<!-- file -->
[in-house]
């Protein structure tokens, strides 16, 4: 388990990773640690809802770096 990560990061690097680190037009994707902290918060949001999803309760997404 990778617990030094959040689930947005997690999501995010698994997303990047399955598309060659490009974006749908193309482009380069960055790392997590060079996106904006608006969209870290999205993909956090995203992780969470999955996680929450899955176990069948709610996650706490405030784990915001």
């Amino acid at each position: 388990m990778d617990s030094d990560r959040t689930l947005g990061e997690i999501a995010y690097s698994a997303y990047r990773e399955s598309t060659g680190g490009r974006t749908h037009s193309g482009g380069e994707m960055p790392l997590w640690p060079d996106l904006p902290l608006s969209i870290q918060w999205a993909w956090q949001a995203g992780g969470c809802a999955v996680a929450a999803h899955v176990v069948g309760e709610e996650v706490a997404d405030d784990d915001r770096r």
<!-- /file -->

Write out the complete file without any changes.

[in-house]
């Protein structure tokens, strides 16, 4: 388990990773640690809802770096 990560990061690097680190037009994707902290918060949001999803309760997404 990778617990030094959040689930947005997690999501995010698994997303990047399955598309060659490009974006749908193309482009380069960055790392997590060079996106904006608006969209870290999205993909956090995203992780969470999955996680929450899955176990069948709610996650706490405030784990915001």
């Amino acid at each position: 388990m990778d617990s030094d990560r959040t689930l947005g990061e997690i999501a995010y690097s698994a997303y990047r990773e399955s598309t060659g680190g490009r974006t749908h037009s193309g482009g380069e994707m960055p790392l997590w640690p060079d996106l904006p902290l608006s969209i870290q918060w999205a993909w956090q949001a995203g992780g969470c809802a999955v996680a929450a999803h899955v176990v069948g309760e709610e996650v706490a997404d405030d784990d915001r770096r």